Marketing Case Study: The Liril Girl

Topics: Preity Zinta, Laundry detergent, Unilever Pages: 6 (1750 words) Published: March 28, 2011
The icon who had held her stead for an astonishing 30 years is the Liril girl. Shrinking attention spans and shifting trends notwithstanding, she continues to epitomize exuberant freshness. The ubiquitous waterfall has morphed into a glacier. The signature tune Laa la la la laa has been tweaked to Uff yu maa. Why, its not even the customary lime-green anymore. Variants like Icy Cool and Orange Fresh have brought in new hues. But the effervescence of the Liril girls – from Karen Lunell to the current nymph, Dipika Padukone – is comfortingly familiar.

It was in 1975 that Hindustan Lever Limited added a twist of lime to soapsuds, and created Liril, the first ever “lime freshness soap”. Research, meanwhile, had thrown up a startling insight that the only time the Indian housewife got to herself was when she closed her bathroom door. That’s when she daydreamed about escaping a humdrum life.

“The creative rendition of that insight was a girl bathing in a waterfall” , says Alyque Padamsee, ad pundit and creator of the Liril girl phenomenon. But then came the tricky part – getting the right waterfall and the right girl! “Some couldn’t keep their eyes open under the waterfall. Others didn’t exude the right energy. Yet others had qualms about donning a bikini.” Then entered Karen Lunell. With permission from her employers, Air India, the crew flew to Kodaikanal. That’s where they had found a waterfall, which was perfect in every way.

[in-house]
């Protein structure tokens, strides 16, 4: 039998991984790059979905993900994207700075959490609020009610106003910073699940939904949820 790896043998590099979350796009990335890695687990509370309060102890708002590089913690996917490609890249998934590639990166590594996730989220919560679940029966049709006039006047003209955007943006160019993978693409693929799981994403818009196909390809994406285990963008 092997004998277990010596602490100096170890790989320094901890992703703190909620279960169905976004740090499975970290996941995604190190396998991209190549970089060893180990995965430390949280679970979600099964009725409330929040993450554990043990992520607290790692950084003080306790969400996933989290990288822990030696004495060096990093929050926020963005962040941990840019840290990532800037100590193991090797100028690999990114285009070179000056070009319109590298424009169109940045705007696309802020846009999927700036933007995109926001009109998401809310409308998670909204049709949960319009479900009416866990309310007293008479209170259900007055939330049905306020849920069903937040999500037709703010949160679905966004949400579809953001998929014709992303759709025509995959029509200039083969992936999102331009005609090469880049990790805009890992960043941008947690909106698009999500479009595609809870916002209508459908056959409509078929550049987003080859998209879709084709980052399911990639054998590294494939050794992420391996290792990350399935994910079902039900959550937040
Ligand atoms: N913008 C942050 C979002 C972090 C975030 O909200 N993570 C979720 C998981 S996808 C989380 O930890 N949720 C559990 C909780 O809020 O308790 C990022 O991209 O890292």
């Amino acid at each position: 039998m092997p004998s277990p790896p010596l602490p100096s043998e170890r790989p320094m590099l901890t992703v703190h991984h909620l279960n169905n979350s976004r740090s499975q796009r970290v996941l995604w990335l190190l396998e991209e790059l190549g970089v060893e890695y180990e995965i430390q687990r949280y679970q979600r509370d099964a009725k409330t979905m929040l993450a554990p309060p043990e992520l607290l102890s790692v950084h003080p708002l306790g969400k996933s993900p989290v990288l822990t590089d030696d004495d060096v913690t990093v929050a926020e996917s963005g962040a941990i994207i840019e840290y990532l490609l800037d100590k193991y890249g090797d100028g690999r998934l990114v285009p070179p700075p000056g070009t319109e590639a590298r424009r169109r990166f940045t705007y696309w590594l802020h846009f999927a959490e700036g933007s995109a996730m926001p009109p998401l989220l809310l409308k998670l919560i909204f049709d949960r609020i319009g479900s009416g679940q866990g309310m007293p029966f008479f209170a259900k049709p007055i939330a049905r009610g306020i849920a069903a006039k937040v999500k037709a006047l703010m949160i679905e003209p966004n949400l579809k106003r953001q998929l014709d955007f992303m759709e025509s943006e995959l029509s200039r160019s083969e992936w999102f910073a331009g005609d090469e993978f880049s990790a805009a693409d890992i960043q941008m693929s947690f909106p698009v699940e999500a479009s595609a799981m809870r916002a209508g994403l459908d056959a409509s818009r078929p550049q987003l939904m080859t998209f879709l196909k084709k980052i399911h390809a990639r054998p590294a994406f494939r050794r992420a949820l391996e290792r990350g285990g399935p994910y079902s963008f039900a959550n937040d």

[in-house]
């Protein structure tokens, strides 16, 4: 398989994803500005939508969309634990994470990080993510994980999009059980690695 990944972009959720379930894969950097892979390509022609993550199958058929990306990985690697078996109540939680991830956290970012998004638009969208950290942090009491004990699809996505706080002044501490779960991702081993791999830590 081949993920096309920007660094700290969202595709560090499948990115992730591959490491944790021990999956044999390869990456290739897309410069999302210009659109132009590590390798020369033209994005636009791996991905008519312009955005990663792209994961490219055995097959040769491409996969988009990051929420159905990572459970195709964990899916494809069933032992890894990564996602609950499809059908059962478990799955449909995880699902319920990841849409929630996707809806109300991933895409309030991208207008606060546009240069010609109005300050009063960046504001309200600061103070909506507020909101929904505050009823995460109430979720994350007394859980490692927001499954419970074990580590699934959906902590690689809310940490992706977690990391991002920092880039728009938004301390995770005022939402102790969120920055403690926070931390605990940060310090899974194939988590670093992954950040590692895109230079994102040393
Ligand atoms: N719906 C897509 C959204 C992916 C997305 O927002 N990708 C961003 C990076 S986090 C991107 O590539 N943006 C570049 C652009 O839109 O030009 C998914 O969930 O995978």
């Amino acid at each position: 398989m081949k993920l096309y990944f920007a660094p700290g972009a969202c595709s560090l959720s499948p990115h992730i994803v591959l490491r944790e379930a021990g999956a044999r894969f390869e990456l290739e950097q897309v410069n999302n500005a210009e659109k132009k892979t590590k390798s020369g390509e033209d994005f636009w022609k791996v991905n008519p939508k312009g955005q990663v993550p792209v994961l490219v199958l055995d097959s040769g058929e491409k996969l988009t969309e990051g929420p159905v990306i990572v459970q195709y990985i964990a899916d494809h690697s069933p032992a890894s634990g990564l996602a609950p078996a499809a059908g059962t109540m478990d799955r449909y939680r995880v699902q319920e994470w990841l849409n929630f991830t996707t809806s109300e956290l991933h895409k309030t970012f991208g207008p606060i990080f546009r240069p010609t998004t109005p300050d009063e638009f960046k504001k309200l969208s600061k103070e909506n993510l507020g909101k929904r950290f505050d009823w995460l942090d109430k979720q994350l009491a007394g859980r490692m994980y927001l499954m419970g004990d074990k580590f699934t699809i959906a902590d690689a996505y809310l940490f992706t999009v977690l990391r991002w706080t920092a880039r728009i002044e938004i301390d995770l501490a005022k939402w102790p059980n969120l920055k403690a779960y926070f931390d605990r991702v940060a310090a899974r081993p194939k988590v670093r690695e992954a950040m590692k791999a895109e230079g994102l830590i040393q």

When the ad was released, the audience was bowled over. The blithe water sprite, the dancing waterfall, the catchy refrain – everything was new and thrilling. The Liril girl became the metaphor for freshness and at a deeper level, for freedom from the mundane. It struck a winning chord with the Indian woman and Liril zoomed to the top of the premium soap segment.

Karen’s romp in icy waterfalls continued for close to 10 years. Says Kailash, “With each film, we experimented with new techniques like flash cuts and slow motion. But we never took her away from the waterfall”.

Anjali Jathar was still in college when she was signed on for Liril. She was thrilled, but nothing prepared her for the ‘waterfall’ ordeal. She enjoyed every moment of the filming, including the time in Nepal when she almost drowned. “My raft had capsized and one of the overzealous Nepalese assistants in an attempt to rescue me, ended up pulling me into the rapid. He probably didn’t know I was an excellent swimmer. In the end, I had to kick him and swim to safety”, she laughs.

An unrivalled market leader in the 1970s and 1980s, Liril was facing a testing time in the 1990s. The woes began with a stagnant market and aggressive competition from a slew of me-too brands. Besides, the girl-in-waterfall had become predictable. To infuse variety, Liril introduced a shower gel, Liril Active Gel.

Out went the waterfall and in came a car wash, and a new Liril girl – Pooja Batra. The film had the leggy Miss India pull into a deserted car wash, looking worse for wear. Then, the Liril Gel gives her an idea and she jumps and dances in the burst of water, ending up as fresh as a daisy.

While this was a marked departure from the previous Liril imagery as well as the jingle, it wasn’t curtains for the waterfall yet.

The waterfall gushed once more in the next film and under it danced the dimple, exuberant Preity Zinta. Preity had shot to fame as the impish collegian in the Perk film. With Liril, she got a chance to display her bubbly charm as well. It was a rockstar in the jungle theme. So she drummed on plants, blew on reeds, swung on vines and generally let her hair down.

Unlike the previous Liril girls, however, Preity didn’t turn blue in the icy waterfall. The film was shot on a set where a waterfall was created complete with exotic jungle plants and acrylic stones, because she couldn’t swim!

In 1999, Liril turned blue for the first time with Liril Rainfresh, a blue variant of Liril...
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